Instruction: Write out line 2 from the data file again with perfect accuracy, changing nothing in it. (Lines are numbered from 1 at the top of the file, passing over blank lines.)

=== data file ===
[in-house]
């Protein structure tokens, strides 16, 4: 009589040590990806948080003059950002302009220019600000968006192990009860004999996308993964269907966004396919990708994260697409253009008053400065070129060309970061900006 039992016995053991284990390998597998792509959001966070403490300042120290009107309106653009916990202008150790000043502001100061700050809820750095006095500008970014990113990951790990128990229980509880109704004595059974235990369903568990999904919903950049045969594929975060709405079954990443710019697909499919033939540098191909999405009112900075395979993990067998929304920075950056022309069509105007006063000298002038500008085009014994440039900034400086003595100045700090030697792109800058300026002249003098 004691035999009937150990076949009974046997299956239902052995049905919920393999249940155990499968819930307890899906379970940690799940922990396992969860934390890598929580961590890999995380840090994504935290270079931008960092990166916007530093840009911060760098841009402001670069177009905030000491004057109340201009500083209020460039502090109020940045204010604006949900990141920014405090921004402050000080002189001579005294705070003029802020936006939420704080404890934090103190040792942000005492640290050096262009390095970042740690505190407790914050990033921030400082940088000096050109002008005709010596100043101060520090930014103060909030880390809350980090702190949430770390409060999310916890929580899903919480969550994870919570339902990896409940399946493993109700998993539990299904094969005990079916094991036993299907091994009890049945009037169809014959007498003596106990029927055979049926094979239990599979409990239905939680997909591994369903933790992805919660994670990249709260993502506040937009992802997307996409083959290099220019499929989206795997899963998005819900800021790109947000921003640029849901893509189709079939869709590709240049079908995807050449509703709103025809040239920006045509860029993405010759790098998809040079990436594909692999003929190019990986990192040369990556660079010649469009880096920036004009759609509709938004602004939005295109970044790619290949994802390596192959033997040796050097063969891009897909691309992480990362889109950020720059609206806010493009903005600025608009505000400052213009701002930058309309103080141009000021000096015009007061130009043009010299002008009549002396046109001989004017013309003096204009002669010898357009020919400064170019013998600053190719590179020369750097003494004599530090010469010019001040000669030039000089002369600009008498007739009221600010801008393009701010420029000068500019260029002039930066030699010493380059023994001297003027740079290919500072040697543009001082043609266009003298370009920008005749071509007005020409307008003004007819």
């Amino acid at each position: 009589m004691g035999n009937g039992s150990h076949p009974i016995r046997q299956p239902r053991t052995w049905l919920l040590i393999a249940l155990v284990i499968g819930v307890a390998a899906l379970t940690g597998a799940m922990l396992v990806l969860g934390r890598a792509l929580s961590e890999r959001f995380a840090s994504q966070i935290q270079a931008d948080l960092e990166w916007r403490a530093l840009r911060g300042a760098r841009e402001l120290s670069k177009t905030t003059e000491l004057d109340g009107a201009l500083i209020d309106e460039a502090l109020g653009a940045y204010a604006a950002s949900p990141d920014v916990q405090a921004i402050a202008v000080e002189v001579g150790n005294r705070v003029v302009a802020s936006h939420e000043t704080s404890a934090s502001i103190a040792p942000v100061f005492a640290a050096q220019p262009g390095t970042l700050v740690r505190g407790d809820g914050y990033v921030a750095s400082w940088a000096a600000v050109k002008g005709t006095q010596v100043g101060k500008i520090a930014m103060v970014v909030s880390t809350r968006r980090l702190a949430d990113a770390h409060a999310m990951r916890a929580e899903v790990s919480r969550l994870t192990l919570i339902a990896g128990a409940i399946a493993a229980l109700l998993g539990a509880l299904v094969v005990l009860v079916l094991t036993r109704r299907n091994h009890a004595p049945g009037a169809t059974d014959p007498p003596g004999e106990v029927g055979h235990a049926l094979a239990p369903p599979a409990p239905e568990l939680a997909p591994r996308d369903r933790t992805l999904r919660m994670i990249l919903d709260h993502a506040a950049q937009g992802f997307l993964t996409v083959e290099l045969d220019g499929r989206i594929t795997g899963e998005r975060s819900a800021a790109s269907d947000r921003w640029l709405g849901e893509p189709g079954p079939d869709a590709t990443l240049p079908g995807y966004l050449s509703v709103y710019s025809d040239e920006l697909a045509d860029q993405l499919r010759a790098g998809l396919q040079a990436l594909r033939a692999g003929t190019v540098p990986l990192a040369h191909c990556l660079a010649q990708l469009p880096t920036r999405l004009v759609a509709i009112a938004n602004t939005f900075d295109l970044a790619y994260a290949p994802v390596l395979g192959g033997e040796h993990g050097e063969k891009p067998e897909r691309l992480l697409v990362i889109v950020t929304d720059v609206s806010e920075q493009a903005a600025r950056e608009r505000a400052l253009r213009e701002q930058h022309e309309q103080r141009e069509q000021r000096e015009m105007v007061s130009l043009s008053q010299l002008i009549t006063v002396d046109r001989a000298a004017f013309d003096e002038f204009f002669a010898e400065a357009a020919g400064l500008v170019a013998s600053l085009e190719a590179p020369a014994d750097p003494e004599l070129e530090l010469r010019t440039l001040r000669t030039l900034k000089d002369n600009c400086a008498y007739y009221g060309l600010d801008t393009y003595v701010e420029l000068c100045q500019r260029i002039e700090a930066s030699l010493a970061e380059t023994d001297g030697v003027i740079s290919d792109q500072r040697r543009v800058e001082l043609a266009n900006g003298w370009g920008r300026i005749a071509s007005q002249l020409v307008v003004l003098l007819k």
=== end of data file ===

């Protein structure tokens, strides 16, 4: 009589040590990806948080003059950002302009220019600000968006192990009860004999996308993964269907966004396919990708994260697409253009008053400065070129060309970061900006 039992016995053991284990390998597998792509959001966070403490300042120290009107309106653009916990202008150790000043502001100061700050809820750095006095500008970014990113990951790990128990229980509880109704004595059974235990369903568990999904919903950049045969594929975060709405079954990443710019697909499919033939540098191909999405009112900075395979993990067998929304920075950056022309069509105007006063000298002038500008085009014994440039900034400086003595100045700090030697792109800058300026002249003098 004691035999009937150990076949009974046997299956239902052995049905919920393999249940155990499968819930307890899906379970940690799940922990396992969860934390890598929580961590890999995380840090994504935290270079931008960092990166916007530093840009911060760098841009402001670069177009905030000491004057109340201009500083209020460039502090109020940045204010604006949900990141920014405090921004402050000080002189001579005294705070003029802020936006939420704080404890934090103190040792942000005492640290050096262009390095970042740690505190407790914050990033921030400082940088000096050109002008005709010596100043101060520090930014103060909030880390809350980090702190949430770390409060999310916890929580899903919480969550994870919570339902990896409940399946493993109700998993539990299904094969005990079916094991036993299907091994009890049945009037169809014959007498003596106990029927055979049926094979239990599979409990239905939680997909591994369903933790992805919660994670990249709260993502506040937009992802997307996409083959290099220019499929989206795997899963998005819900800021790109947000921003640029849901893509189709079939869709590709240049079908995807050449509703709103025809040239920006045509860029993405010759790098998809040079990436594909692999003929190019990986990192040369990556660079010649469009880096920036004009759609509709938004602004939005295109970044790619290949994802390596192959033997040796050097063969891009897909691309992480990362889109950020720059609206806010493009903005600025608009505000400052213009701002930058309309103080141009000021000096015009007061130009043009010299002008009549002396046109001989004017013309003096204009002669010898357009020919400064170019013998600053190719590179020369750097003494004599530090010469010019001040000669030039000089002369600009008498007739009221600010801008393009701010420029000068500019260029002039930066030699010493380059023994001297003027740079290919500072040697543009001082043609266009003298370009920008005749071509007005020409307008003004007819």